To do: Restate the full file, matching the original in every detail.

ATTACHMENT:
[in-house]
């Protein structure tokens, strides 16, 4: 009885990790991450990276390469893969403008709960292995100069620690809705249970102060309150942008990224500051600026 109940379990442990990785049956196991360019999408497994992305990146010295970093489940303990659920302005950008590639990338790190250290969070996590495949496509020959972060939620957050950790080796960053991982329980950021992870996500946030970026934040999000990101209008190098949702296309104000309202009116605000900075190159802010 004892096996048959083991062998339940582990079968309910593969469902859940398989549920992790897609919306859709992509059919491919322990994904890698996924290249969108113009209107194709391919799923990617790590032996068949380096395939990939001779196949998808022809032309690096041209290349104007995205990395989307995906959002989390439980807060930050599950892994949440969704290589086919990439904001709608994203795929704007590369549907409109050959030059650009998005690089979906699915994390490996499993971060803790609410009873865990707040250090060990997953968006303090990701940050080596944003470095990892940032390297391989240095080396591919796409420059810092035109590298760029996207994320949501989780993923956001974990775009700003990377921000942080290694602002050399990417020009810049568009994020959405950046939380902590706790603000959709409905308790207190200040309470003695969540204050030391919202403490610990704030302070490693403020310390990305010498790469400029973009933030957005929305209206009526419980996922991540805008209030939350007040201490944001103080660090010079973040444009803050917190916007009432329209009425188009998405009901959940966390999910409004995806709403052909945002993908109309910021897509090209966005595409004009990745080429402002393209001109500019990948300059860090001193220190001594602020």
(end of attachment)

[in-house]
């Protein structure tokens, strides 16, 4: 009885990790991450990276390469893969403008709960292995100069620690809705249970102060309150942008990224500051600026 109940379990442990990785049956196991360019999408497994992305990146010295970093489940303990659920302005950008590639990338790190250290969070996590495949496509020959972060939620957050950790080796960053991982329980950021992870996500946030970026934040999000990101209008190098949702296309104000309202009116605000900075190159802010 004892096996048959083991062998339940582990079968309910593969469902859940398989549920992790897609919306859709992509059919491919322990994904890698996924290249969108113009209107194709391919799923990617790590032996068949380096395939990939001779196949998808022809032309690096041209290349104007995205990395989307995906959002989390439980807060930050599950892994949440969704290589086919990439904001709608994203795929704007590369549907409109050959030059650009998005690089979906699915994390490996499993971060803790609410009873865990707040250090060990997953968006303090990701940050080596944003470095990892940032390297391989240095080396591919796409420059810092035109590298760029996207994320949501989780993923956001974990775009700003990377921000942080290694602002050399990417020009810049568009994020959405950046939380902590706790603000959709409905308790207190200040309470003695969540204050030391919202403490610990704030302070490693403020310390990305010498790469400029973009933030957005929305209206009526419980996922991540805008209030939350007040201490944001103080660090010079973040444009803050917190916007009432329209009425188009998405009901959940966390999910409004995806709403052909945002993908109309910021897509090209966005595409004009990745080429402002393209001109500019990948300059860090001193220190001594602020």